That's not even all that's going on digitally at the BGC. We are applying for bigger digital grants, experimenting more with digital materials and interfaces in our galleries, and improving the overall quality of technology across the institution. It's a great time to be doing digital things here and it only promises to get better.

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Tags: archive digitalsustainability hasinoff jaffee prezi wiki

Digital Scholarly Communication and Visual and Material Research #hastac2011

posted on 04 Dec 2011 18:20 by BGC DML


Just got back from the University of Michigan and the HASTAC 2011 conference. HASTAC stands for Humanities, Arts, Sciences, and Technology Advanced Collaboratory and brings together a wide variety of people working on ways to integrate technology into academic work. This particular conference was focused on Digital Scholarly Communication, a topic which has really been at the forefront of much digital discourse for the last couple of years and has far reaching implications from the impact and relative value of different formats of academic expression (journals, books, blogs, Twitter, etc.), to the role of open access in publishing, to the changing state of tenure and promotion, especially within the humanities. It was good to be there and to see a number of friends, make new contacts, and once again do a survey of the field and the changes that are taking place.

While at HASTAC, one thing in particular stood out to me about how the work we do in the DML fits into the way the humanities is adopting digital technologies and how the larger realm of academia is adapting as well. A recurring commentary that I noticed and heard was that there will always be different sets of questions and priorities for different disciplines and subdisciplines in how technology influences research and academic practice. Tara McPherson of USC and Vectors actually brought this up explicitly in a Q&A session after Siva Vaidhyanathan's keynote with regards to the different approaches that scholars in the humanities and arts take to research and scholarly communication. What this brought to mind for me was how the materials used for research can influence the types of questions and the relative importance of those questions that scholars have to ask about their work when integrating digital technology into their research. The thing that really came to the fore for me while at HASTAC 2011 was how questions about permissions and the right to reproduce materials are much more central to the discourse surrounding digital scholarly communication for art historians than other humanists.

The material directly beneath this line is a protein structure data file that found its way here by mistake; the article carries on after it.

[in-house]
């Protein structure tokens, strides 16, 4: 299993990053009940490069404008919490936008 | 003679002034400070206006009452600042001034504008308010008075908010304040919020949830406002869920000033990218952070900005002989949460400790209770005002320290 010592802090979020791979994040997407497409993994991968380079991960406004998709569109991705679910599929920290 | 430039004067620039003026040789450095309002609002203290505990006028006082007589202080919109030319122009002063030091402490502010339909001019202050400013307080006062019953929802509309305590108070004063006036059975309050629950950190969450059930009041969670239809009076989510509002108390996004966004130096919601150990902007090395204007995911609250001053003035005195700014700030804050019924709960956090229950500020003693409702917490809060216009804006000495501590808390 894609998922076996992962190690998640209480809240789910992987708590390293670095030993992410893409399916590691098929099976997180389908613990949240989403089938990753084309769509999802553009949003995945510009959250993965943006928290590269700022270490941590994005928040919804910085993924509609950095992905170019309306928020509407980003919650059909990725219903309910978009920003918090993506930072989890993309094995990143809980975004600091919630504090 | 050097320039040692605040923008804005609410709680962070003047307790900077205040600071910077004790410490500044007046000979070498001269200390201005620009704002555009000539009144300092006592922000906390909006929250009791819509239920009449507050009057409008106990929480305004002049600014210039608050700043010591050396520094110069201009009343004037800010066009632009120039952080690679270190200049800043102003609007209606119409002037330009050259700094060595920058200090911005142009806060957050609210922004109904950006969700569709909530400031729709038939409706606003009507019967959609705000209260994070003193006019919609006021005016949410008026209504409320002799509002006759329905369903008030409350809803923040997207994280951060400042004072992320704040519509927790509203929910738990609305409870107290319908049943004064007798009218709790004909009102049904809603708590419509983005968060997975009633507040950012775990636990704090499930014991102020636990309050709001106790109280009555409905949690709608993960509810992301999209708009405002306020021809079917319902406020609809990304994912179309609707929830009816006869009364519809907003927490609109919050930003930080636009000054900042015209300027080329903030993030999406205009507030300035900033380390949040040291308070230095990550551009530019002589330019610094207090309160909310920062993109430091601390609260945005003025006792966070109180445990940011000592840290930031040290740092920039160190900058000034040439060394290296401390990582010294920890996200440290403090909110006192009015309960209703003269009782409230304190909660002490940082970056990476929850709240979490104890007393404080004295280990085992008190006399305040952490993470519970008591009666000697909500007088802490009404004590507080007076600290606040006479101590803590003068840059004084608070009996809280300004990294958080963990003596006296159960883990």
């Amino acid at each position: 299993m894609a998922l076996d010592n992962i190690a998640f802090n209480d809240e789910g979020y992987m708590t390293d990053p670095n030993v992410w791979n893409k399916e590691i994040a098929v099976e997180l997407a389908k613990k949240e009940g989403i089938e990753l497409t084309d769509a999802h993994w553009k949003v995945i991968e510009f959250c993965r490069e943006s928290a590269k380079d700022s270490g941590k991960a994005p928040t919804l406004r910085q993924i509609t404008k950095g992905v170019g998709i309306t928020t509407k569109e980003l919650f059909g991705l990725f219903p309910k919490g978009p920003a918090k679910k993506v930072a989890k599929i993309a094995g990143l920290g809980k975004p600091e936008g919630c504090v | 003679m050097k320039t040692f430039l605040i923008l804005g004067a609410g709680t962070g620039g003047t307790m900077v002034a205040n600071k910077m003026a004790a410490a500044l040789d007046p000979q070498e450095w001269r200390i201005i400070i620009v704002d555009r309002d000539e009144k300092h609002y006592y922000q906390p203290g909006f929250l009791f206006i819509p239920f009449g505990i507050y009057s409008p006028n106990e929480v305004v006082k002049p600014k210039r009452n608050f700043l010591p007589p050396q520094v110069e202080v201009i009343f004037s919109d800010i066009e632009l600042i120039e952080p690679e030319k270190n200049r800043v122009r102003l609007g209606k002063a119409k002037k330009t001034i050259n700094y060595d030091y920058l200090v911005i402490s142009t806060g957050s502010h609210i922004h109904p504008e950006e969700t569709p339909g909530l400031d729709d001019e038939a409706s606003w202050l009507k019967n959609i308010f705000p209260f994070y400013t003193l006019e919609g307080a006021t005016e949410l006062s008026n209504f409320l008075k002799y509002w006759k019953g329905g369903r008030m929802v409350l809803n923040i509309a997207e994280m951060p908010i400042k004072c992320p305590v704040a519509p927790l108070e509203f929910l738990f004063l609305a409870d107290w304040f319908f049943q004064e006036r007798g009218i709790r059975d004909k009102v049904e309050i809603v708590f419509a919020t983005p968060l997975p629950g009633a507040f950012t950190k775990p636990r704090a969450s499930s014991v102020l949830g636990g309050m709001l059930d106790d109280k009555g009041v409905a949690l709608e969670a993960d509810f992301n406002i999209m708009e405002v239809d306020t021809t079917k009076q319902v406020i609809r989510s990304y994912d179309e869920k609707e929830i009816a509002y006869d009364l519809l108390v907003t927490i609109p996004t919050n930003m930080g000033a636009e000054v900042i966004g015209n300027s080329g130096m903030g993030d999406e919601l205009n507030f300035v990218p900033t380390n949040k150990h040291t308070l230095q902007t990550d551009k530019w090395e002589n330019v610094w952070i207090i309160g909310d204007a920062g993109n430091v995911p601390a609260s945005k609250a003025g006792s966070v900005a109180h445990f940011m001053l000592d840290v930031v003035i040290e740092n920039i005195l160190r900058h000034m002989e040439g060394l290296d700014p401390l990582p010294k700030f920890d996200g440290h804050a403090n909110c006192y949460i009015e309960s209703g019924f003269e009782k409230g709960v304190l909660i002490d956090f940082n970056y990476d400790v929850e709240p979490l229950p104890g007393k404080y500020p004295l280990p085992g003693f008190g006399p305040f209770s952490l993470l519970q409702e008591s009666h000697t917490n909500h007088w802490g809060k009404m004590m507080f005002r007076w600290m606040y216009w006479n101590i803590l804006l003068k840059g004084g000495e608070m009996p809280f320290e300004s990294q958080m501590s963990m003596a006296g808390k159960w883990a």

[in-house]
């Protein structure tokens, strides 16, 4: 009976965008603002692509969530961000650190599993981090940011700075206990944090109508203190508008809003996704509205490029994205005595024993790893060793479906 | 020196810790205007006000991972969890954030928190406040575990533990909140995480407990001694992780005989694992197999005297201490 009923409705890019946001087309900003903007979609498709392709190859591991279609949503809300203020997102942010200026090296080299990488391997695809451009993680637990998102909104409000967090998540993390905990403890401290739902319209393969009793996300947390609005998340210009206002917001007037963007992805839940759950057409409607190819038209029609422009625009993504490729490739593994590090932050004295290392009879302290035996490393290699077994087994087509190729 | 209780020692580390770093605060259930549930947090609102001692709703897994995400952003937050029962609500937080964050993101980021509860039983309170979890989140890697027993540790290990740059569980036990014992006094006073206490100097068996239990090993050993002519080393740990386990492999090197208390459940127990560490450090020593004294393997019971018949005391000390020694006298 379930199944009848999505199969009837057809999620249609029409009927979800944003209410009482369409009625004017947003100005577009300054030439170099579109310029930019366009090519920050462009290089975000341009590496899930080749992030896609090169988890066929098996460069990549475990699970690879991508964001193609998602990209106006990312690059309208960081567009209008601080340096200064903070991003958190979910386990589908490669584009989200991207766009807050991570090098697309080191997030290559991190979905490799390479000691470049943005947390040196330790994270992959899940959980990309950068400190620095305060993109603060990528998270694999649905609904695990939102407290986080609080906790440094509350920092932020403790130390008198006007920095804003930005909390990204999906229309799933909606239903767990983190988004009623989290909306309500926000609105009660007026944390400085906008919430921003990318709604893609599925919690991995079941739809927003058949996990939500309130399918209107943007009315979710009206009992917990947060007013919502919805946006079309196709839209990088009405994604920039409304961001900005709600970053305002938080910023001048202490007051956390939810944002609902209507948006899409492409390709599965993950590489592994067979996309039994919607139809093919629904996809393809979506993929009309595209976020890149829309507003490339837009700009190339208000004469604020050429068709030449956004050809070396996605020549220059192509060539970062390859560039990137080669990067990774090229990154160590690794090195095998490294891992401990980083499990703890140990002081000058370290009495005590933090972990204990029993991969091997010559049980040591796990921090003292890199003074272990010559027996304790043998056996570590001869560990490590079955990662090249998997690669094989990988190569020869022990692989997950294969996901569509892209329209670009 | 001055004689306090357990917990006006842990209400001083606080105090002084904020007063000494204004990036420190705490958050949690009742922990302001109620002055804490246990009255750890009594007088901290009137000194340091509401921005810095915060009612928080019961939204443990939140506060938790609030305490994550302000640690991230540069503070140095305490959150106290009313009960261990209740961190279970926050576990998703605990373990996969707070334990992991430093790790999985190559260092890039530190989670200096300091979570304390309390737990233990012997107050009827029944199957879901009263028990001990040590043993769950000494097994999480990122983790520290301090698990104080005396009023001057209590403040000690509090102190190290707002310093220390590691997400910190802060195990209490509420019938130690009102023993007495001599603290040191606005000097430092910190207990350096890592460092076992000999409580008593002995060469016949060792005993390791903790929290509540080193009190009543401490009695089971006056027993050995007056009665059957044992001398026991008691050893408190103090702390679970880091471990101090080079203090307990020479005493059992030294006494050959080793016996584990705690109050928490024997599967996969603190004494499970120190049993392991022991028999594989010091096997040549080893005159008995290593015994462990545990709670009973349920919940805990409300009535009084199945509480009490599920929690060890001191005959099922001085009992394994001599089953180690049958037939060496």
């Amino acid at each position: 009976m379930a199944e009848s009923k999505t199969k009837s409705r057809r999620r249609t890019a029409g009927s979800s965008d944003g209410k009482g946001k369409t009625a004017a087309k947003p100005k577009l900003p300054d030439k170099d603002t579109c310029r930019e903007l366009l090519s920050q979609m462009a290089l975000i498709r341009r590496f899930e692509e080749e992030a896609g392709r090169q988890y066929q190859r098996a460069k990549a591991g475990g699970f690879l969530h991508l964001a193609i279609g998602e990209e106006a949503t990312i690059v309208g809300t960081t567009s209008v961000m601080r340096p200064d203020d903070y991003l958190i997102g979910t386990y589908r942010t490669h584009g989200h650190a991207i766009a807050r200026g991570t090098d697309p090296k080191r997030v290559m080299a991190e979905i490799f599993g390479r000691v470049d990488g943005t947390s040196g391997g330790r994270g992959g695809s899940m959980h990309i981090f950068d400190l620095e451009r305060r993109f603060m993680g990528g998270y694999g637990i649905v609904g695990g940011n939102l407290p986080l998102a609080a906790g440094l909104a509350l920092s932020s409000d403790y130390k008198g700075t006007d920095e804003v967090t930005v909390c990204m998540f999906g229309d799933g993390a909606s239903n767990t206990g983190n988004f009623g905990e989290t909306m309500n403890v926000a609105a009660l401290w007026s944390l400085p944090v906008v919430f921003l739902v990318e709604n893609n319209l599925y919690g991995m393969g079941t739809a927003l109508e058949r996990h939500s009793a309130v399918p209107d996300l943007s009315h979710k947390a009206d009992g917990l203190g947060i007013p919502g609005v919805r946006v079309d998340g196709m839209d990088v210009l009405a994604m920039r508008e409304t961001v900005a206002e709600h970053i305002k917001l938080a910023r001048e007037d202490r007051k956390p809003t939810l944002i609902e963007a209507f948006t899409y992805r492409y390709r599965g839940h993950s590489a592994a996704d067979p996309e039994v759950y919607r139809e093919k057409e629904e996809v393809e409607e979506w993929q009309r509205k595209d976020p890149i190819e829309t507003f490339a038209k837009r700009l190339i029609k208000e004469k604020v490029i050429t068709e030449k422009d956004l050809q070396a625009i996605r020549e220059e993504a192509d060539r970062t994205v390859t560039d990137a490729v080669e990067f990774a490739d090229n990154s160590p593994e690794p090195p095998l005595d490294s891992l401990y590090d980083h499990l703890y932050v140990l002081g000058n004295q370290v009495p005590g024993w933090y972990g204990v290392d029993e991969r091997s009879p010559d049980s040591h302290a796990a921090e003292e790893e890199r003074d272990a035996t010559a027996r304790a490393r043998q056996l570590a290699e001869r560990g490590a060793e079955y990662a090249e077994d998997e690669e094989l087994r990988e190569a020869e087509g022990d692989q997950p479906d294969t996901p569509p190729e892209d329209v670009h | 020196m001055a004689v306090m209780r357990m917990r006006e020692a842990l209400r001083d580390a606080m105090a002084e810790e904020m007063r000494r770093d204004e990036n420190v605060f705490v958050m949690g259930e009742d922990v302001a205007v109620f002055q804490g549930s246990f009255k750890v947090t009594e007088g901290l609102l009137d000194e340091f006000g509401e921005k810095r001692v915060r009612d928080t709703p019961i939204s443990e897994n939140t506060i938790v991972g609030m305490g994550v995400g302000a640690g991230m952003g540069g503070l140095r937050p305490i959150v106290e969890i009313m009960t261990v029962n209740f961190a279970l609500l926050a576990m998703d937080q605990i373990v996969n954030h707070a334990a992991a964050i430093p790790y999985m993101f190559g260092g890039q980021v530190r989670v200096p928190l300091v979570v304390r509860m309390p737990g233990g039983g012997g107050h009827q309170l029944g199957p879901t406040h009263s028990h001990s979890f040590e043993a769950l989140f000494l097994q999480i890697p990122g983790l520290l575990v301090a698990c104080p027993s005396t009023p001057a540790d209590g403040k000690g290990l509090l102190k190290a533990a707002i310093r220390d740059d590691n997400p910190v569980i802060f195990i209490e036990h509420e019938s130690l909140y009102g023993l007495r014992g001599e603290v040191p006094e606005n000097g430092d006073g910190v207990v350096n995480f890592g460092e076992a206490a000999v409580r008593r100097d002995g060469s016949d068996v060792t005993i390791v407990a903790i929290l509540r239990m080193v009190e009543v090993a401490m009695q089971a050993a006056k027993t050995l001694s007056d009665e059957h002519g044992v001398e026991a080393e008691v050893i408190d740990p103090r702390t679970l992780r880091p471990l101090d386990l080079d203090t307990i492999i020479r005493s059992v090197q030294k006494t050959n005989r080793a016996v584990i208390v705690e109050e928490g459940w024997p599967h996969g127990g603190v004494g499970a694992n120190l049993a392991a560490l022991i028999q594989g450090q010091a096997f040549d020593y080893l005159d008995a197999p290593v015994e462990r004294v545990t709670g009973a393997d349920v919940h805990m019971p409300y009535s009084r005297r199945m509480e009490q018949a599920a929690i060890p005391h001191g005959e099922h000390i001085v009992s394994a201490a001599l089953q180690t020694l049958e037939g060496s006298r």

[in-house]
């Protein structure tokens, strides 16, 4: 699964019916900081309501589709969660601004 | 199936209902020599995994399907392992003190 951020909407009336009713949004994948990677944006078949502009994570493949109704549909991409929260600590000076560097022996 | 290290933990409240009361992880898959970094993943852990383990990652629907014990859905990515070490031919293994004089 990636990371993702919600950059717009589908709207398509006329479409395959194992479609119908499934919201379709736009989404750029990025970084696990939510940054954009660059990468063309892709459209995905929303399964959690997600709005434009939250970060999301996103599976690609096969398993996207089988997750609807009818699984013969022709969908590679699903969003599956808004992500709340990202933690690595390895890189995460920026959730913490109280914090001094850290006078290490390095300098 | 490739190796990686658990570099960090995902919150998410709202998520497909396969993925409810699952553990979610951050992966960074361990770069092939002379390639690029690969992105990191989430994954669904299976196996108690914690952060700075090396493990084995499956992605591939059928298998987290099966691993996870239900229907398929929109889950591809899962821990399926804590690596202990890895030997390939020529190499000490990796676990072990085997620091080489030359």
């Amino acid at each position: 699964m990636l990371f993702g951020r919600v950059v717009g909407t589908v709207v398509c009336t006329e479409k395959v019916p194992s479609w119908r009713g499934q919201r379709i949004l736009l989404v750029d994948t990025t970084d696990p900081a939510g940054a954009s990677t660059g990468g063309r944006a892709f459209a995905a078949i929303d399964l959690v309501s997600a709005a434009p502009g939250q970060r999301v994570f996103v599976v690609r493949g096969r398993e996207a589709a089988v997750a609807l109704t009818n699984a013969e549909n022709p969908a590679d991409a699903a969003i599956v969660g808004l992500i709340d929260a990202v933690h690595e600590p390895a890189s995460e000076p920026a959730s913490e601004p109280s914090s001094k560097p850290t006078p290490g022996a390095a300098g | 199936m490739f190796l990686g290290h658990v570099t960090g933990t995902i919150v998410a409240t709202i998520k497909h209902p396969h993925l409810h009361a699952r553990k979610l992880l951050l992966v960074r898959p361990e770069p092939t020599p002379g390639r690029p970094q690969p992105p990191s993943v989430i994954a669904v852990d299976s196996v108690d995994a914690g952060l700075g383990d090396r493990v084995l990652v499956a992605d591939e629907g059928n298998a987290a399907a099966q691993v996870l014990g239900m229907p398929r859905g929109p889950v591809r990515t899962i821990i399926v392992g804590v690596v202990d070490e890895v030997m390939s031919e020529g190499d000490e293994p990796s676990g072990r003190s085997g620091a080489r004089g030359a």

We have had a number of private and public gatherings at the BGC to discuss scholarly communication, the future of publishing, and the role of the artifact in the age of new media and it is inevitable that those types of conversations gravitate to the cost and challenge of reproducing images that are critical to the argumentation of art and material culture historians. This goes beyond regular questions of tenure and promotion, open access, and the mode of scholarly publication and enters a very real realm of economic and legal considerations that involve copyright, the systems that museums use to control and generate revenue from their unique collections, and the relationships that scholars and institutions must maintain with content providers in order to ensure future access. This isn't to say that these are questions that other humanities scholars aren't confronted with, but I found it interesting that the availability and publishability of the visual and material research objects that scholars at the BGC work with was a secondary question at a gathering on digital scholarly communication.

I was reminded of the challenge of these types of materials in the pedagogical realm when talking to Brian Croxall (@briancroxall), a postdoc at Emory and one of the fabulous ProfHacker authors, about the Prezis that we are using at the BGC with more and more regularity. When showing him the visual syllabi I had constructed for my Scenic Design in Western Theatre class, we started thinking about ways that could we could perhaps show other teachers the thought-map/workspace approach to using Prezi that we have adopted at the BGC. We quickly ran into the barrier that most if not all of the materials I had gathered (about 1200 images covering 140 years of scenic design) could be used under fair use on a private Prezi for a class, but could not be publicly displayed for obvious copyright reasons. This is why the question of open access pedagogy and course materials has been a bit sticky here at the BGC. While I would love to open up all of our wikis for the world to see (since our students and faculty are doing some really amazing work on them and embracing the collaborative ethos that wikis provide) they are almost always inundated with visual materials with copyright issues attached to them. As a school that relies on our strong relationships with institutions like the Metropolitan Museum of Art, American Museum of Natural History, New York Public Library, and Museum of Modern Art, we still need to recognize and respect the contested space of copyright and permissions. This limits the amount of envelope-pushing we can do as an institution.